The decision

Upper Tribunal
(Immigration and Asylum Chamber) Appeal Number: PA/08141/2018


Heard at Field House
Determination & Reasons Promulgated
On 14 November 2018
On 21 December 2018





(Anonymity Order Made)


For the Appellant: Ms Everett, Senior Home Office Presenting Officer
For the Respondent: Mr Basharat Ali, Aman Solicitors


1. For convenience I retain the designations as they were before the First-tier Tribunal thus IUS is the appellant and the Secretary of State, the respondent.

2. The appellant is a citizen of Afghanistan. His age is disputed. He appealed against a decision of the respondent made on 14 June 2018 to refuse his claim for asylum.

3. His claim, in summary, was that the Afghan authorities detained him for a week. They had come to his home asking about his father as they suspected he might have been involved with the Taliban. His father had been forcibly taken by the Taliban and some months later killed while engaged with them. The Taliban had then wanted the appellant to join them. To avoid this his mother sent him away and he was later able to leave Afghanistan. Soon after his mother died of a heart attack.

4. The respondent did not believe the appellant had been targeted by the Taliban or had problems from the authorities. The respondent also considered that he was not a minor as claimed.

5. He appealed.

First-tier Hearing

6. Following a hearing at Taylor House on 26 July 2018 Judge of the First-tier Tribunal Farrelly allowed the appeal on asylum grounds and under Articles 2 and 3 (ECHR).

7. His findings are at paragraph [10]ff. He accepted that the appellant was from Baghlan province. He found that the appellant was born in 2000 and was, thus, a minor at date of application in October 2015.

8. He went on to note medical evidence which the author found to be highly consistent with his claim to have been assaulted by the authorities and that he has post-traumatic stress disorder also consistent with his account, as well as moderate depression.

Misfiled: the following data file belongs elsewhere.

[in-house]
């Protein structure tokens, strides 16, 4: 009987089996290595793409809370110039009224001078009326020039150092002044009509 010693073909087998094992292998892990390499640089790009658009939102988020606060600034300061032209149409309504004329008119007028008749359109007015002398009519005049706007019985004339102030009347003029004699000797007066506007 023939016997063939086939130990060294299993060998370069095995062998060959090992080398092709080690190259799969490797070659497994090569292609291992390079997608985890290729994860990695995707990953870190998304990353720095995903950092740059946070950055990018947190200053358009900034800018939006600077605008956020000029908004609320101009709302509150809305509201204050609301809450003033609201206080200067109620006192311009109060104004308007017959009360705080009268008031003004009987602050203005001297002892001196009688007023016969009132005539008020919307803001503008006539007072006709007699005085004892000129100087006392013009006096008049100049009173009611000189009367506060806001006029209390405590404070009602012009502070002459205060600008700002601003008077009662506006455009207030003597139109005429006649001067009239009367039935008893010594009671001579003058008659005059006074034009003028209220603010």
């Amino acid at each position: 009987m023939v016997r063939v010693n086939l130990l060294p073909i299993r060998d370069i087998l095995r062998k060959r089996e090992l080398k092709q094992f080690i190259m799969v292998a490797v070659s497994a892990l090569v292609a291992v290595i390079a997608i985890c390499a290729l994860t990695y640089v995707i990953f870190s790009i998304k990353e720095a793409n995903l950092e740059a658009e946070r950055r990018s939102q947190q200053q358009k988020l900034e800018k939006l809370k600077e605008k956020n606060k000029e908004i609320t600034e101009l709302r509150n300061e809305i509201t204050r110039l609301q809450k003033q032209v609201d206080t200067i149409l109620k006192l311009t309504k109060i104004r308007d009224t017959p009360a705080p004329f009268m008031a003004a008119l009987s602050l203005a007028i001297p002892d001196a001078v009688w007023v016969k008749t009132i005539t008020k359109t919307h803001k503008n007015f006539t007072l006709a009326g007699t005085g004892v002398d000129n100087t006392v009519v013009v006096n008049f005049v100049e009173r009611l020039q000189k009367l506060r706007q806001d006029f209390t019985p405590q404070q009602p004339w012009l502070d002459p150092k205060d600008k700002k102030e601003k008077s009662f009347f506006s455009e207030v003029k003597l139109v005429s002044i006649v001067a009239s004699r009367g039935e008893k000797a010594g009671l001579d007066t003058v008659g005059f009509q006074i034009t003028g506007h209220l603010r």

9. The judge [20] concluded that the appellant would be at risk in his home area. Moving on to consider relocation the judge dealt with this at [21]ff. He noted the recent country guidance AS (Safety of Kabul) Afghanistan CG [2018] UKUT 118 and its comment that it would not in general be unreasonable for a single adult male in good health to relocate to Kabul even without specific connections or support networks. However, that it is necessary to consider the particular circumstances of the individual [21].

10. He continued by noting a Medical Foundation report and a report by a psychologist referred to therein. It was noted that the appellant had undergone a six month programme of psychotherapy. It was considered that, as such, he had not been fabricating his symptoms of PTSD and depression. The judge appeared to accept that evidence [22].

11. At [23] the judge turned his attention to the availability of medical treatment in Kabul. He noted a document in the respondent's bundle which suggested that inpatient treatment and various medications are available in the hospital there, also cognitive behavioural therapy. Another document stated that Kabul Psychiatric Hospital is the only clinic of its kind in the capital. There is a mental health crisis in Afghanistan. Mental handicap is seen as a major deficit.